Semper Fidelis - Semper Discentes


In Aquatic macroinvertebrates, Odonata, Volunteer Water Quality Monitoring on April 2, 2013 at 2:04 pm

Okay.  I KNOW that 95% of the folks who’ve found this post had been on a Google search and were hoping to find pictures of naked young women.  Sorry, gang.

Yesterday, I made a 150-mile roundtrip drive from my home deep in an Ozark holler, up to Camdenton, Missouri.  I’d heard that Brett Landwer, an employee of the Missouri Department of Conservation and one of the nation’s top experts on the larval (or “nymph“) stages of odonates (dragonflies and damselflies) was gonna be giving a three-hour class on “The Ecology of a Fishless Pond”.

I’d never met Brett before, but had corresponded with him fairly frequently, usually bombarding him with dopey questions about bugs, and looked forward to the chance to meet him at last.

The presentation was given alongside a tiny woodland pond, located on the property of “Box Turtle Ranch”, tucked away in the forest up in Camden County.  A couple of dozen folks were in attendance, part of the Missouri Master Naturalist State Conference, which was just beginning.

I’ve belonged to the Master Naturalists for four years now.  Some folks, including a regional outdoor writer, take exception to the “master naturalist” title, and I’m afraid I tend to agree.  We are, by no means, “masters” of anything; rather, we are, I suppose, “enthusiasts”.  Grizzled old outdoor writers certainly know far more about “natural Missouri” than any of us, but I guess that the folks in charge of the program felt that “Old Farts Who Like to Learn About the Outdoors” probably wouldn’t attract many members.

Be that as it may, we were an enthusiastic group who assembled to hear Brett’s presentation.

Following the brief talk, the participants were invited to wade into the mucky pond, armed with nets, soup strainers, and other accoutrements, to sample the leafy detritus in search of whatever macroinvertebrates (“bug larva”) we might find.

Most of the Missourians chose to piddle about at the water’s edge, while Brett, nattily clad in his Official Department of Conservation Waders, and I, clad in a pair of $3 Louisiana Swamp Mucker watershoes, headed off for the depths.

During the course of the afternoon, the group found some cool stuff, including leeches, beetles, tadpoles and frogs, while I managed to dredge up a nice quantity of dragonfly nymphs.  I imagine EVERYONE reading this post knows what an adult dragonfly looks like.  (By the way, prior to the demonstration, I caught three VERY neat male adult Blue-faced Meadowhawks [Sympetrum ambiguum].  They are really cool-looking bugs, with red abdomens and blue-faces [as you might surmise, given their common names], and I’d never seen them before.  The specimens I captured, incidentally, were county records, the first recorded in Camden County, although they are NOT particularly uncommon in the area.)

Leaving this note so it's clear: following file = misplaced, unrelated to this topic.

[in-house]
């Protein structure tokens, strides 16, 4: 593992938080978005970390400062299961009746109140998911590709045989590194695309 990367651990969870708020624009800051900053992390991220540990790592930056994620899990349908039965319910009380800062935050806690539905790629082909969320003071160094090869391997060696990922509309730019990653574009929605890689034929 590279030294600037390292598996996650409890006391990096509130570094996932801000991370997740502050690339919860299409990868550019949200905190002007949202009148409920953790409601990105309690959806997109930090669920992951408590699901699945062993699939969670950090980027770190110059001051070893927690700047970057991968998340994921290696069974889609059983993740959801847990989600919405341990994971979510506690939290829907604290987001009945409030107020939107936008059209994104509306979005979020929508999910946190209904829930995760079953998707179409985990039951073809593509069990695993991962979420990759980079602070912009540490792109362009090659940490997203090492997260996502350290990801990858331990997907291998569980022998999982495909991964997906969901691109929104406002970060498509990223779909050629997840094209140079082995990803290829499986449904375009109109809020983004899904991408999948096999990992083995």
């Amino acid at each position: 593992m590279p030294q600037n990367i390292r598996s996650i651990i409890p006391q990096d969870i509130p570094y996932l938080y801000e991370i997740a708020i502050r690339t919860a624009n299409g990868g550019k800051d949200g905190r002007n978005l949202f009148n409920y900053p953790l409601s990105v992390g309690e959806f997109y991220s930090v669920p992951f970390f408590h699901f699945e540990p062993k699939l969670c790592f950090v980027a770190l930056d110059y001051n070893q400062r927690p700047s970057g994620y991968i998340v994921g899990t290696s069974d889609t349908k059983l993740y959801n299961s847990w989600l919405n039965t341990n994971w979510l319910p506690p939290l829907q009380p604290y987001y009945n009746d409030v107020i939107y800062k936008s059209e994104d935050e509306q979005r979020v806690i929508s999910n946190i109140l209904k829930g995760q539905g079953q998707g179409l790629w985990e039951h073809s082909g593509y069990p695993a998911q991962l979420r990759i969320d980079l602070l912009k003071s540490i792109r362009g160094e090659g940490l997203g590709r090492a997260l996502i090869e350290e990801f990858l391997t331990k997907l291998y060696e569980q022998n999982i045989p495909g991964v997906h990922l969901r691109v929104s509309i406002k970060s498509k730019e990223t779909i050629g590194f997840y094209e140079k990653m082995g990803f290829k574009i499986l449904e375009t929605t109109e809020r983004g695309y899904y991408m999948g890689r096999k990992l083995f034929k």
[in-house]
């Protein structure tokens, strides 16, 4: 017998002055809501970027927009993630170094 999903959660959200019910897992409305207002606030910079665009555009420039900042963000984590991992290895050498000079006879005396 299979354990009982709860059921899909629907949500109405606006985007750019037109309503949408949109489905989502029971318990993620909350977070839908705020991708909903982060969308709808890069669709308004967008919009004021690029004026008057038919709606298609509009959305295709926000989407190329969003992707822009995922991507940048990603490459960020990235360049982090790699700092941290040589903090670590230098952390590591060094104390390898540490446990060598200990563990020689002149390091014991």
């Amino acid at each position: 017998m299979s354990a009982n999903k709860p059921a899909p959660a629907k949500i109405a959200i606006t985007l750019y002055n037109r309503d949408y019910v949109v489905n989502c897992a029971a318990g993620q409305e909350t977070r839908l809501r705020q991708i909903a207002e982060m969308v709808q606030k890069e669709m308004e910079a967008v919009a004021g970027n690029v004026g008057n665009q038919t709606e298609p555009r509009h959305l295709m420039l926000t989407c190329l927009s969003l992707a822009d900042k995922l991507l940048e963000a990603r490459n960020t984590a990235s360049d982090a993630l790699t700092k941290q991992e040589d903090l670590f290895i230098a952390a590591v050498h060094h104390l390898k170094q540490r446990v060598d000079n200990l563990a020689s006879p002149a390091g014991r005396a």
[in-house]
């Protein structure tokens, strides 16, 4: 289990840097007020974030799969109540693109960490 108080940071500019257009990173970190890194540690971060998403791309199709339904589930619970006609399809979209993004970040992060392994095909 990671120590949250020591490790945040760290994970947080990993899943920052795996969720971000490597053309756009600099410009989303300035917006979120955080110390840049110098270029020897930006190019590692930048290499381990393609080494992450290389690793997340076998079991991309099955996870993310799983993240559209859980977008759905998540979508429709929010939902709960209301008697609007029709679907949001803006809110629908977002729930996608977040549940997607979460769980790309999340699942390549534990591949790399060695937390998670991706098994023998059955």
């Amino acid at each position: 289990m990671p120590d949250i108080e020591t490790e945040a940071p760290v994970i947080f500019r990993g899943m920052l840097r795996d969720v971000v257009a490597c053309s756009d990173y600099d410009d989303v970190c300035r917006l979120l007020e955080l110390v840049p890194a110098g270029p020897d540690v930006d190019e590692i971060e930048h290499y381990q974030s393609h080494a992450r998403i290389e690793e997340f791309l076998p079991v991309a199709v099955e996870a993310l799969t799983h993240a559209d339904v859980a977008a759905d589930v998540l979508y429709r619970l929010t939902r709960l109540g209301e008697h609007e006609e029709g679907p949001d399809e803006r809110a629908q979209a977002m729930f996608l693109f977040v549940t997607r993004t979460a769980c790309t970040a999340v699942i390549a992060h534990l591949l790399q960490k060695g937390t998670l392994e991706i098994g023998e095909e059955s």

A dragonfly. But you already knew that, didn’t you? This is NOT, by the way, the Blue-faced meadowhawk.

The nymphs, on the other hand, live their lives underwater, going through a series of changes (or “instars”) over a period of time before emerging into the dry world and changing into the adult form.  They don’t look anything like the adult forms.At the pond, I caught a half-dozen or so of these things, holding them up to Brett, who’d immediately identify them from twenty feet away.  I wasn’t sure if he was shining me on or not, but he spoke with great confidence.  He is, after all, the author of the definitive identification key to the odonate larva of Missouri (Landwer, Brett H. P. and Robert W. Sites, The Larval Odonata of Ponds in the Prairie Region of Missouri, Transactions of the American Entomological Society, Volume 136, Number 1+2, pp. 1-105, 2010).

After the presentation was over, and the other participants had drifted away, Brett invited me to accompany him on a collecting trip to Wet Glaize Creek in the Toronto Springs Conservation Area.  We drove out, and waded downstream a significant distance, particularly considering that I’d gone out and done my thrice-weekly exercising, including a five-mile walk, before making the drive up to Camdenton, capturing adult Hetaerina americana and an Argia sp. (A. translata, I think).  Brett dug out a couple more nymphs with his aquatic net, and we retired for the afternoon.

Basiaeschna janata.
Ophiogomphus westfalli.


Pachydiplax longipennis.
Plathemis lydia.

I’ve got tentative ID on all his nymphs, but plan to spend awhile with his key, and practice my taxonomic skills (such as they are!).

It’s always fun to get to meet the Big Bug Guys–folks with whom I’ve corresponded, and who’ve been so kind and helpful during the course of  my three-year-old entomological hobby.  Even though Brett’s two decades younger than I am (I’ve got UNDERWEAR older than he is!!!), he is a good teacher, and a lot of fun to wade the river with.

Okay.  Now you can go back to your search for nekkid women.

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